The European Commission’s Joint Research Centre has published a new ‘CompuThink’ study examining computational thinking in education systems, showing that it is about more than just coding. The study aims to offer an overview of research findings, as well as initiatives and activities, in the area of developing computational thinking in primary and secondary education in Europe.
Only 2 Job Categories Untouched by Computers: Policy Brief Highlights Importance of Digital Skills for the Future
Just two categories of occupation in the United States remain unaffected by the use of ICT in the workplace, according to a new policy brief from the OECD. The document, titled ‘Skills for a Digital World’ and published recently, examines what skills are needed for a digital world.
Children risk falling victim to dangers online and parents are often unaware of the realities of the risks that social media presents. Those are two of the conclusions of the 'Growing Up Digital' report, published today by the Children's Commissioner for England.
ECDL Foundation turns 20 in 2017, and we’ll be marking the occasion in style with some highlights from our history that celebrate the impact ECDL has had over the past two decades. Since our start as a small project funded by the EU’s ESPRIT research programme in 1997, we have grown to see almost 15 million candidates in over 100 countries around the world.
A preview of a new report by Cedefop, the European Centre for the Development of Vocational Training, argues that investing in the skills of low-skilled adults can bring significant social and economic benefits. The study, titled, ‘Investing in Skills Pays Off: the economic and social cost of low-skilled adults in the EU’, will be published in full in 2017. Its findings support the European Commission’s ‘Upskilling Pathways: New Opportunities for Adults’ initiative. It will estimate the monetary value of increasing skill levels at a faster rate than at present, and will demonstrate the clear benefits of policies to raise skills among adults.
Digital solutions should be a mainstream part of the EU’s international development policy according to the conclusions of a recent European Council meeting. Noting the importance of digital technologies in, “promoting democracy, good governance, inclusion and participation in the decision-making process”, the conclusions go on to state that, “Enhancing digital literacy and skills is essential to ensure that development interventions, enhanced by the use of digital technologies, generate positive outcomes for the target groups and leave no one behind”. They continue, calling for pilot initiatives in a number of areas, including on digital literacy and skills.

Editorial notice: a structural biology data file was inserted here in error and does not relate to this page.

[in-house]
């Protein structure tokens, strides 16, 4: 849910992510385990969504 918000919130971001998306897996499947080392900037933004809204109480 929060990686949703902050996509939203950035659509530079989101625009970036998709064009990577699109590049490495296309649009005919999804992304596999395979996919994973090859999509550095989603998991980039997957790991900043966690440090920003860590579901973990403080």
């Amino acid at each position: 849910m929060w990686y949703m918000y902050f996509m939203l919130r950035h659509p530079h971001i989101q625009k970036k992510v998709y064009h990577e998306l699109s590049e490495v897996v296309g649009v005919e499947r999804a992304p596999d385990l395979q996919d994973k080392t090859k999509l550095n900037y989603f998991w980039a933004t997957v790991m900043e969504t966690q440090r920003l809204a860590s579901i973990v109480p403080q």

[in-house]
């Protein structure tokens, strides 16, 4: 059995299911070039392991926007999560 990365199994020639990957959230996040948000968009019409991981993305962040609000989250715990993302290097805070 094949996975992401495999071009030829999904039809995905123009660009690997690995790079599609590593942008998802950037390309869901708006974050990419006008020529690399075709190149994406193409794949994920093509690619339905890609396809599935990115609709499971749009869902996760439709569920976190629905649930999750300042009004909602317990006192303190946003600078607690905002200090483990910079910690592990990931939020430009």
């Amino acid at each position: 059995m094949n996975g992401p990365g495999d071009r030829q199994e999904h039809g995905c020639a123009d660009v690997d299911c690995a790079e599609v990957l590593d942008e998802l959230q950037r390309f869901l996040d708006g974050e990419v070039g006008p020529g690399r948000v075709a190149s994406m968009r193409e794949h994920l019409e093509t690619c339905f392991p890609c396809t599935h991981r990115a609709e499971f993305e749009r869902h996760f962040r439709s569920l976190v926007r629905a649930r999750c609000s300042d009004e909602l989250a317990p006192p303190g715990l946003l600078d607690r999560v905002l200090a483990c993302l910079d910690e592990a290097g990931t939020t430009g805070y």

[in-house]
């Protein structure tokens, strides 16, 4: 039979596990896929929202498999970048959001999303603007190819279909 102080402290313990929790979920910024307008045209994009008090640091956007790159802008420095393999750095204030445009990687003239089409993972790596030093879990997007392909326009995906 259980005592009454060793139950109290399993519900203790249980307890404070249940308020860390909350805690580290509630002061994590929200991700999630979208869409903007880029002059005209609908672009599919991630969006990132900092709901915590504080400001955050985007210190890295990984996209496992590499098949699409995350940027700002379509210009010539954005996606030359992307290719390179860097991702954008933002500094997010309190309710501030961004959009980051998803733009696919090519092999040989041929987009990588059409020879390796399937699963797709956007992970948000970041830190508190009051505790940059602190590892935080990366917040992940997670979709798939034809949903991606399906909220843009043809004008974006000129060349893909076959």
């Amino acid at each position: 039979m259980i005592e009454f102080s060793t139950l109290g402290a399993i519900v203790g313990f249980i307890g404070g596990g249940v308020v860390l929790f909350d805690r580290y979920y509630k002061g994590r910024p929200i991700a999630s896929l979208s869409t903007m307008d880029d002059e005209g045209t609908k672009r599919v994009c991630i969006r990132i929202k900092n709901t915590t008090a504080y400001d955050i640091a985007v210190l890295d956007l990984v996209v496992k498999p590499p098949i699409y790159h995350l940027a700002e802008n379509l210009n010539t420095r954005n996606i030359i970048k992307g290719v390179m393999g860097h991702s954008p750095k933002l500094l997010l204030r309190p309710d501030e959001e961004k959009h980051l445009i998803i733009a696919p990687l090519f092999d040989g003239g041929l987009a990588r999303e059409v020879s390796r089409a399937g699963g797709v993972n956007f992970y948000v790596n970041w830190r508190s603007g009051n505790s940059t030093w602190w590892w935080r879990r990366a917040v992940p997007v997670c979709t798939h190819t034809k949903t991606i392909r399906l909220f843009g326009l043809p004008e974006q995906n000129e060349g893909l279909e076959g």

The European Commission has published a study on the recognition of skills and qualifications, which examines obstructions to the recognition of skills and qualifications across Europe. The study draws on evidence from EU Member States, and identifies the causes of such obstacles, as well as proposing potential solutions.
The 2016 edition of the e-Skills Manifesto has been published, featuring a chapter contributed by ECDL Foundation. The book was developed by the European Commission’s e-Skills for Jobs campaign and serves as an important tool for briefing and advising policy makers on the issues around digital skills in Europe, including demand for digital skills, development of skills and best practices from EU Member States.
On December 14, 2016 in London, the 56th meeting of the ECDL Foundation Quality Assurance Committee (QAC) acknowledged the significant contribution made by several of its long-standing members. ECDL Foundation CEO Damien O’Sullivan presented plaques to Rodger Hake (BCS) and István Alföldi (John von Neumann Computer Institute) in appreciation of their service and dedication to ensuring exceptional quality standards. In addition, the contribution to the QAC made by Giulio Occhini (AICA), who retired in 2015, was also recognised. New members joining the committee are Kate Barlow (BCS) and Paolo Schgör (AICA).
International initiatives in the area of qualifications are a reality that cannot be neglected according to findings published this week from the Study on International Sectoral Qualifications Frameworks and Systems. The study, which ECDL Foundation contributed to, analysed the characteristics of international qualifications and potential options for linking them to the European Qualifications Framework (EQF).